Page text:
Now Reading


Índios da etnia sateré-mawé da comunidade Sahu-Apé localizada a 80 quilômetros da cidade de Manaus usam mascaras para proteção contra o Covid 19

SATERE-MAWÉ: CIVILITY FACING COVID-19 is the reality in the distant village Sahu-Apé, on the Ariaú River banks, in the Amazonas state, Brazil north region. Masks, gloves and online medical advice have become routine among 71 indigenous people residents.

And, since the pandemic begins, no cases have been registered. Very different from Waikiru village, from same ethnicity, which 10% population of 200 indigenous people have the disease symptoms. Living closer to capital Manaus, and without assistance from Public health, they wisely made use of the forest ancestral products to treat the suspect coronavirus cases and escape death.

The symptoms speed at Waikiru warns: on April 18 there were only 1 suspected contamination in the community. Chief André Satere and his followers are trying to combat each symptom taking different plant species. Meanwhile in Sahu-Apé, since yesterday, May 28th, Chief Sahu is moving his group to another area 20 kilometers away into the forest:

– Close to the village, regions are plagued by coronavirus . Our fear is this: catching! – he told, and explaining that disease has appeared in residents along the Manaus-Manacapuru Road (AM-070), about 40 kilometers from the amazon capital, Manaus.

Six families have already moved to the most isolated area. Chief Sahu wants to take away everyone who is on risk groups, the majority in the village in fact: “They are diabetic, have high blood pressure, asthma, these families we are trying to take there”. He hopes the change to be temporary, up to 20 days, to avoid any kind of contagion. “We are not moving for good, so we are going to this other region until we get through this a little bit.”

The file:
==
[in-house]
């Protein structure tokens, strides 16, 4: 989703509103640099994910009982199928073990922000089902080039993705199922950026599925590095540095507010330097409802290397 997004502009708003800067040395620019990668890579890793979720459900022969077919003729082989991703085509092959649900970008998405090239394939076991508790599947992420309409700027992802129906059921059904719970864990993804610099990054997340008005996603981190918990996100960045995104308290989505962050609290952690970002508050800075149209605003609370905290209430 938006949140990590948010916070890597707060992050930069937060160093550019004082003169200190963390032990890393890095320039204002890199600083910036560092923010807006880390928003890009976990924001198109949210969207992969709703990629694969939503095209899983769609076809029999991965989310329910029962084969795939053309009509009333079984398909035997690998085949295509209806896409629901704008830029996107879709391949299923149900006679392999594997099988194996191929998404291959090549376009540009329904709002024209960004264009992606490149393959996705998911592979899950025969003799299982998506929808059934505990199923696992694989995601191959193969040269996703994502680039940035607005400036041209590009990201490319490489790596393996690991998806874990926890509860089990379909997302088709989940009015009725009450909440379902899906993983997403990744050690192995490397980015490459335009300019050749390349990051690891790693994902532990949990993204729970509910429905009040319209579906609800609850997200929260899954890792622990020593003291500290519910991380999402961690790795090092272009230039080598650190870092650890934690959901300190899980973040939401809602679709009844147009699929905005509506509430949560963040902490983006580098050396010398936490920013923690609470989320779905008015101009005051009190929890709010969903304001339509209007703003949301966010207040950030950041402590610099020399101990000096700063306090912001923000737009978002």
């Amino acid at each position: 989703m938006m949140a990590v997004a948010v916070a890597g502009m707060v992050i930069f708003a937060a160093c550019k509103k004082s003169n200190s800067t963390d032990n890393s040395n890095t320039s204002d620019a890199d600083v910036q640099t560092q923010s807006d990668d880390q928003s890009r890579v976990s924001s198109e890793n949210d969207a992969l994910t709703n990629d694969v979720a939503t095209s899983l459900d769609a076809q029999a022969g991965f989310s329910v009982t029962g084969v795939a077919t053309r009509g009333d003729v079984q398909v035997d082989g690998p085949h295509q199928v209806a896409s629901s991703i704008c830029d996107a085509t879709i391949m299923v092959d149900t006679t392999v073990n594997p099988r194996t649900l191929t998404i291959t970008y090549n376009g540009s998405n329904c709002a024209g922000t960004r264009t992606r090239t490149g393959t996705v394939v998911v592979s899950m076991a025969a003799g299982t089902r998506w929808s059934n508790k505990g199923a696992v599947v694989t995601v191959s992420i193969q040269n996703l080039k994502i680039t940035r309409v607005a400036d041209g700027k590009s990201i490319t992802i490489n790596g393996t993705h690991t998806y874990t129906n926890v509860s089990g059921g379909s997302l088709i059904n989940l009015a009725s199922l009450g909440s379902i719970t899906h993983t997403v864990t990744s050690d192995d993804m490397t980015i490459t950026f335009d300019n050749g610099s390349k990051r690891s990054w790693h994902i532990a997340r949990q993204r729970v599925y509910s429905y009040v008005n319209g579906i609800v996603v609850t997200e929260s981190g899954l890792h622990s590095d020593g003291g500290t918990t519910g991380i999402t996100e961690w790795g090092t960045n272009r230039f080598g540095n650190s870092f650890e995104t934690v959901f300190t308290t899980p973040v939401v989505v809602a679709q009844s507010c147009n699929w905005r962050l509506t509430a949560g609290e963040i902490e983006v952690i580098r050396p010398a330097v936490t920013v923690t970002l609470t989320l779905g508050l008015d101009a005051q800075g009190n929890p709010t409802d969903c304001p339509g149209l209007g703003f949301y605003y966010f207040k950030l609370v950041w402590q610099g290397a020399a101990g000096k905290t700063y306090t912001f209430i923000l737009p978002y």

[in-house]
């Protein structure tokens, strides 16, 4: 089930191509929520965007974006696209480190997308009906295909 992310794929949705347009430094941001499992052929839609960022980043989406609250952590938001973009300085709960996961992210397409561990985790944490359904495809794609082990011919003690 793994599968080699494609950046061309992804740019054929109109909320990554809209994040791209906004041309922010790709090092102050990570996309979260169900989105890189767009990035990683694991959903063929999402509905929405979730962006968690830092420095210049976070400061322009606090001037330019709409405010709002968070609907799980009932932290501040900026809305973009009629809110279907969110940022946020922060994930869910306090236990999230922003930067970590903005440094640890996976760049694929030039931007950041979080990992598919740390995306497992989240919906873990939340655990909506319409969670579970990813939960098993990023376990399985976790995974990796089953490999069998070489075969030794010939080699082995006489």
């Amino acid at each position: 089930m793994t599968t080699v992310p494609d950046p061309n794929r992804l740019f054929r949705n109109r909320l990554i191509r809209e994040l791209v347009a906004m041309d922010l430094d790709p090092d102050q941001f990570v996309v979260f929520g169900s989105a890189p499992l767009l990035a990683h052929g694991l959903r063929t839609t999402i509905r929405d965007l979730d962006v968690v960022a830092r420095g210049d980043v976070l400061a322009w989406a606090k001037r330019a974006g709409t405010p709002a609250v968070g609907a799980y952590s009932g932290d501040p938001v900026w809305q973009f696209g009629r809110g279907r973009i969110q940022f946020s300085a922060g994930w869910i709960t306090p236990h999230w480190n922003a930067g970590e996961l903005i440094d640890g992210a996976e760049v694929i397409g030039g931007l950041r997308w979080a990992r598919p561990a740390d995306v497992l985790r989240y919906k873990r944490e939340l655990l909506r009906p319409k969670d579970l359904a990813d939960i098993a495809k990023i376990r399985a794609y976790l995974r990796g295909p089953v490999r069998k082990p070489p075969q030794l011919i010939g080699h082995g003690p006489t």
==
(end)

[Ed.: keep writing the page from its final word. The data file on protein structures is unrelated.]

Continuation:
The Chief Sahu wisdom extends across unlimited boundaries of knowledge: on May 6, medician Marcos Lucon, who serves at Sírio-Libanês and Albert Einstein hospitals in São Paulo,  Southeast Region of Brazil, granted an online consultation to residents of the Sahu- Apé, four thousand kilometers away, explaining the prevention procedures to COVID-19.

Doctorated from the São Paulo University, Lucon is volunteer at the platform, and, was provided free assistance for 28 dias to low income people since they are even more fragile in pandemic times. For this Satere-Mawé community, were dedicated two days of medical guidance, informed Beatriz Correia Chavedar, also a volunteer at the platform. It was enough to make registration on website use any email address. More than 30 doctors are working hard on it.

Chief Sahu’s village indigenous are driven by Telemedicine to prevent Covid-19 infection.Ricardo Oliveira/Essentia

In Waikiru village the situation is much more complicated. There are symptoms such as shortness of breath, over tiredness, without smell, body aches. And the chief André Satere has difficulties in obtaining specialized assistance, even though he lives a little more than 20 kilometers from Manaus, via BR-174, in Tarumã river region.

To date, there has been no official confirmation wheather the 20 indigenous people on cornavirus suspected have actually contracted the disease or not. More than two decades ago, the Waikiru Satere left their original area, on the border with Pará, to establish themselves near Manaus. Therefore, the federal agency that takes care of indigenous health considers them “villageless” and indicates they must be assisted by Unified Health System (SUS). Except there are indigenous people in this community who do not speak Portuguese or even have an identity card. So how could they take part in white man’s bureaucratic system?

Thus, in Waikiru village, the indigenous people are treating themselves using infusions made by carapanaúba bark and saracura-mirá. In addition to jambu syrup, garlic, lemon, mango peel, mint, ginger and honey.

The disease has not evolved to fatal cases on that community. Actually, there are no scientific studies on the properties of these forest products on the fight against the new coronavirus, but definitily Brazil has the possibility to give them priority since it is a huge and rich territory in raw materials. “A government policy has to be created to encourage the development of medicines based on the Brazilian flora”, encourages Evandro de Araújo Silva, from the Brazilian Academy of Pharmaceutical Sciences.

In any case, the Satere-Mawé are notorious for their informal research: they have “domesticated” the guaraná fruit, such as caferana, a small fruit with a very red and sweet pulp, some bitter background taste, and currently can be find in a industrialized way on whole planet earth.